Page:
Farewell to the Familiar
- reviewed by Russ Breimeier Copyright Christianity Today International
- 2003 1 May
Only a couple years old, with a few line-up changes since their inception in early 2001, Slow Coming Day has finally released their first full-length album since their
Beyond that, there's not much to say about this new band's background, save that Orion writes all the song lyrics on
Clearly songwriting is a cathartic outlet for Orion. "Pages Yet to Be Written" dwells on how quickly things can go from good to bad and how our past can continue to haunt us. The moody power ballad "In Silence" expresses feelings of frustration and depression, and "The Room Without Walls" is ultimately more depressing and melancholic than the book of Ecclesiastes. Especially tough to take is "Tight Wire and Cold Hands," which seems to be about how depression can drive some people too far, to the point of suicide.
Does Slow Coming Day offer a glimpse of hope in their music? Two songs center on the subject of romantic infatuation. In "Captivated," Orion pines, "You're stealing my heart again through every single move you make/And conquer over me with every glance of your blue eyes." He later expresses similar amazement in "Behind Blue Eyes."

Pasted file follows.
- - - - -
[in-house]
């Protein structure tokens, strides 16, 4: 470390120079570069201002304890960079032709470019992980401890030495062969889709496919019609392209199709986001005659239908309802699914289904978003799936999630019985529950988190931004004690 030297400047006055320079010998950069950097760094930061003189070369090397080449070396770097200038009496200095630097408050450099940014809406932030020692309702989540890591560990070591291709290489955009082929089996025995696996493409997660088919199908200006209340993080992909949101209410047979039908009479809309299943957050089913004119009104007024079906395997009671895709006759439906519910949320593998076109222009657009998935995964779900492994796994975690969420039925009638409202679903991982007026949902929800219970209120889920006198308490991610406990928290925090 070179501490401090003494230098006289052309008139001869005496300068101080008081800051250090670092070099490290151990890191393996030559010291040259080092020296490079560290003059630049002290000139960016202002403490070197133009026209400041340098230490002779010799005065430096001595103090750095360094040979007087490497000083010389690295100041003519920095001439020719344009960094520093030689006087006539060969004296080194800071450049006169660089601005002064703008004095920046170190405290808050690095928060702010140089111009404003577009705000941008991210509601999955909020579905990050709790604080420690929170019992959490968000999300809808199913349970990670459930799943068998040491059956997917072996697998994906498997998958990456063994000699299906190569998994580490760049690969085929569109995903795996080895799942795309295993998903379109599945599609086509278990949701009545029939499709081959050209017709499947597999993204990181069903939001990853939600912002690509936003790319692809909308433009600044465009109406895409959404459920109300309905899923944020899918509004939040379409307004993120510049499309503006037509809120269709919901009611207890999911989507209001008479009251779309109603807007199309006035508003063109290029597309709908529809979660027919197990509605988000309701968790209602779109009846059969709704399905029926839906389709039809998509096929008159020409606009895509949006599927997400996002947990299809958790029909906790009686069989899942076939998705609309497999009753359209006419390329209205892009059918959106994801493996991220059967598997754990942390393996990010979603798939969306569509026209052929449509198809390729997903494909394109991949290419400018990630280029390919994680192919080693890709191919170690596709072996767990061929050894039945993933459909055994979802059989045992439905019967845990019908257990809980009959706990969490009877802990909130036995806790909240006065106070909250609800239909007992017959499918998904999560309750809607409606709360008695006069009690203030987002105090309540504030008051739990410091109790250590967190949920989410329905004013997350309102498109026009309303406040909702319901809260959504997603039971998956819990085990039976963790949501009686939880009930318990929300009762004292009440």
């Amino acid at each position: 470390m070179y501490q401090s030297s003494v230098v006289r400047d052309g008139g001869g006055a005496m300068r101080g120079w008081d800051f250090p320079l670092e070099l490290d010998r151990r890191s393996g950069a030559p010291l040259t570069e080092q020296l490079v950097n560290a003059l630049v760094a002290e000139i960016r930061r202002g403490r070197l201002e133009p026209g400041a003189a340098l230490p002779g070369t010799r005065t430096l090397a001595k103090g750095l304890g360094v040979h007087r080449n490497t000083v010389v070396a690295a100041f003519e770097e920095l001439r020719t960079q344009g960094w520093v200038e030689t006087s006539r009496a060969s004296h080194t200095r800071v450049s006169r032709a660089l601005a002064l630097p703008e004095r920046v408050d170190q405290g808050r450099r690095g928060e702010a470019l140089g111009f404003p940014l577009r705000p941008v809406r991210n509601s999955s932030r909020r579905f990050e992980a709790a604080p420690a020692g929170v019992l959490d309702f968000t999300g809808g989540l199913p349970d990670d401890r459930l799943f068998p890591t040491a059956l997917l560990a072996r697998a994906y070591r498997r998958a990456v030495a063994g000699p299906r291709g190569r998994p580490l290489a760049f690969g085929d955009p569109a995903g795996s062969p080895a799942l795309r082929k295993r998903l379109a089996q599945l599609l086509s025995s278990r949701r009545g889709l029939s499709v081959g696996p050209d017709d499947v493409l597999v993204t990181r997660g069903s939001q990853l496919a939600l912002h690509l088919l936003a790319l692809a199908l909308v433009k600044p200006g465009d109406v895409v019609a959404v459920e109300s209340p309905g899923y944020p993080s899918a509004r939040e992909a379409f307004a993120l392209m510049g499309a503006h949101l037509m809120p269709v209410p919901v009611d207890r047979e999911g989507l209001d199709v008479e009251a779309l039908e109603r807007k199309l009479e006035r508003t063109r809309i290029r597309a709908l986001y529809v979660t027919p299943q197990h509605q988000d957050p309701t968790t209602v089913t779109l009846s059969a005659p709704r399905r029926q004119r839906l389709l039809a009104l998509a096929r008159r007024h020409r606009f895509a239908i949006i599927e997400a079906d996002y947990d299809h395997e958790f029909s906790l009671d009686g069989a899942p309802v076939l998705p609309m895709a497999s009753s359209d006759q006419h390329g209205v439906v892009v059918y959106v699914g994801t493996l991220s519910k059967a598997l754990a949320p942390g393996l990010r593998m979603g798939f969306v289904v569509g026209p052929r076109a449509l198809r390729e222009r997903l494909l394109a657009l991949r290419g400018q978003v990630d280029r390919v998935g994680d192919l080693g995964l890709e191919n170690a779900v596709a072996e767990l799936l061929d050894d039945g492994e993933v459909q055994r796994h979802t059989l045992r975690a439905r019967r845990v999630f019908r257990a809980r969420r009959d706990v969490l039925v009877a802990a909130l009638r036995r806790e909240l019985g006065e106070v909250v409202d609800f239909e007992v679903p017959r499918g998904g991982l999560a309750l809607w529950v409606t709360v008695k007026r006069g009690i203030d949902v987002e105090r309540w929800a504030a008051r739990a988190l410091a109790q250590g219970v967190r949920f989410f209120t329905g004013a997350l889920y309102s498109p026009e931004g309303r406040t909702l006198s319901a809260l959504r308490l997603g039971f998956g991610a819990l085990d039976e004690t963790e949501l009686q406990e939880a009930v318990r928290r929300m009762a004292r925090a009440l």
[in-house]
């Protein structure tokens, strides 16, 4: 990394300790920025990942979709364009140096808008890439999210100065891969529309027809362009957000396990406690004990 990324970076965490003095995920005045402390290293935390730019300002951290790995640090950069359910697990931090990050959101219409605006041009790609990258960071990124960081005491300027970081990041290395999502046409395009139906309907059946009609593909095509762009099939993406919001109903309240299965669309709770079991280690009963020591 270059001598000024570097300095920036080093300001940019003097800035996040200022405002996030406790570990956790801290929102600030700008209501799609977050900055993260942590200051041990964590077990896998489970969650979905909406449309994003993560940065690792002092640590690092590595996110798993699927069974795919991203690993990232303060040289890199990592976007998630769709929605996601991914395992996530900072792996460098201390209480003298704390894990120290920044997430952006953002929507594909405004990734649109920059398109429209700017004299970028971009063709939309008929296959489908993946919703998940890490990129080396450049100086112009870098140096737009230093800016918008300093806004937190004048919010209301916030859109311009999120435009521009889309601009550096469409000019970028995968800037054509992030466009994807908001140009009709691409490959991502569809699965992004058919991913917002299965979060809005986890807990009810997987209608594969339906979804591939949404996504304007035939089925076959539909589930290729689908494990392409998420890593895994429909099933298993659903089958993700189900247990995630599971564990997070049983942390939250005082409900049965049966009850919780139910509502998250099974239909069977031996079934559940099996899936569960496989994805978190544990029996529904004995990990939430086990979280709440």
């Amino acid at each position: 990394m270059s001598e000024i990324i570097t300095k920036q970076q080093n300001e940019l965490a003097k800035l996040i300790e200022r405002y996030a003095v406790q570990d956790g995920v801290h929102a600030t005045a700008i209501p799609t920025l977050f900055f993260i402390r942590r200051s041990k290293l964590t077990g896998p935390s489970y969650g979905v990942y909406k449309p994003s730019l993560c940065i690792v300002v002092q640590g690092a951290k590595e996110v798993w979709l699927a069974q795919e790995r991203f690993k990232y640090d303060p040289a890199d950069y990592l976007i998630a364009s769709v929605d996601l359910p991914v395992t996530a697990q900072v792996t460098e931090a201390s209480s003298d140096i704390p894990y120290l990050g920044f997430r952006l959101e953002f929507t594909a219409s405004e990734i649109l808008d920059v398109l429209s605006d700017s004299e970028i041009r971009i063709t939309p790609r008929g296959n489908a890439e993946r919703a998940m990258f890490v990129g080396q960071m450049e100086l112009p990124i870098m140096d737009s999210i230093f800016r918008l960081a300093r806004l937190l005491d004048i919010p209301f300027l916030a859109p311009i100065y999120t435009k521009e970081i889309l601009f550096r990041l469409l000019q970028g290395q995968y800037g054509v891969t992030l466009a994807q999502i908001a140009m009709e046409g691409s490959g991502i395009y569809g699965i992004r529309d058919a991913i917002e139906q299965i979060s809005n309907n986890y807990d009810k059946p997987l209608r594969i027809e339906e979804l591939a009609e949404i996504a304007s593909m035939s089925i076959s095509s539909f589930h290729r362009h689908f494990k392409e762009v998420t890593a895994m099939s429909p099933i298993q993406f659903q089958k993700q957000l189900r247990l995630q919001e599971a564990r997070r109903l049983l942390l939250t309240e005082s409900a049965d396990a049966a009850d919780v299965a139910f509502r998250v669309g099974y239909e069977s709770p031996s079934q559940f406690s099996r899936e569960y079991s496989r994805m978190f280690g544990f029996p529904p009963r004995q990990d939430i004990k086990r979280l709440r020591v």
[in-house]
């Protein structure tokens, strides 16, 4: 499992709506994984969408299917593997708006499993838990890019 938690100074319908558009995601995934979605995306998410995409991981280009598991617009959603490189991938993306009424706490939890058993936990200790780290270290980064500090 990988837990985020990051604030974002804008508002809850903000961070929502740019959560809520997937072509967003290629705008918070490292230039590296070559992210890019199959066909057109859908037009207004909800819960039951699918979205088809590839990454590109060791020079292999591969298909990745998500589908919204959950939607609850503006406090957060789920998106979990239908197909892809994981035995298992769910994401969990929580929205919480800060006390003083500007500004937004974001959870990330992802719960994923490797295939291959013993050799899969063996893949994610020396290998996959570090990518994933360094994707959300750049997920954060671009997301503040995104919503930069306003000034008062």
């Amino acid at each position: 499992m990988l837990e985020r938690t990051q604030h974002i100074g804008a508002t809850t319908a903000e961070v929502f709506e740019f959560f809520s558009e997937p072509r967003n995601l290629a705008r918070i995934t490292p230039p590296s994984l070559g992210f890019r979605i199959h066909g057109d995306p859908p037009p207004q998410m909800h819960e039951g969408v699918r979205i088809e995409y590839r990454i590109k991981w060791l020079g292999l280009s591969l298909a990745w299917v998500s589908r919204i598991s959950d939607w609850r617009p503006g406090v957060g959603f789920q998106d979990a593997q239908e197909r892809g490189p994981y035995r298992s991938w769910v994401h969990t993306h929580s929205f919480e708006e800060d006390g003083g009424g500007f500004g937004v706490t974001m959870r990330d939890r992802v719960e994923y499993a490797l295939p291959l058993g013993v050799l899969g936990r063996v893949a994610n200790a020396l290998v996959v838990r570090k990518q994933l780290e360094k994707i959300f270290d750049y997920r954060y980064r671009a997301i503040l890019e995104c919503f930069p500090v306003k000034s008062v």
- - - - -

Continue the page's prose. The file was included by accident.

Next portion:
As for spiritual healing, Orion's faith helped him through the tough times, but there's little Christianity to be found in the music itself. "Watching It Fall Apart" hints at it in yet another song about a girl wrestling with self-esteem in a world obsessed with physical appearances – "She drops to her knees in hopes to find tomorrow/Could she find, could she find the answer?" The darkly colored "Recollections" is very similar to "The Room Without Walls," except it draws more of a conclusion – "Take a look in the mirror and tell me who have I become? I know that I don't care … and know that each lie will find you out." Then there's "Don't Walk Away," which seems to be written from God's perspective, asking us to cast aside our fears and wants – "How long will you run from yourself and keep pretending that everything will just work out like you planned? Just walk away … don't walk away from me."
At least as a band, Slow Coming Day shows a lot of promise. Their rocking power pop is packed with singable melodies, strong electric guitars, and a tight rhythm section. They do it well, though most will rightfully regard this as just another indie rock band with a sense for pop and emo. It's a good start, but it certainly doesn't live up to other recent releases on Tooth & Nail produced by Aaron Sprinkle (Holland, Mae, Anberlin). If only more indie rock bands could be as fresh and creative sounding as Cool Hand Luke, Further Seems Forever, and Denison Marrs. Slow Coming Day will please fans of the genre and strike a chord with those who can relate to Orion's experiences, but it's bound to leave many others feeling empty on multiple levels.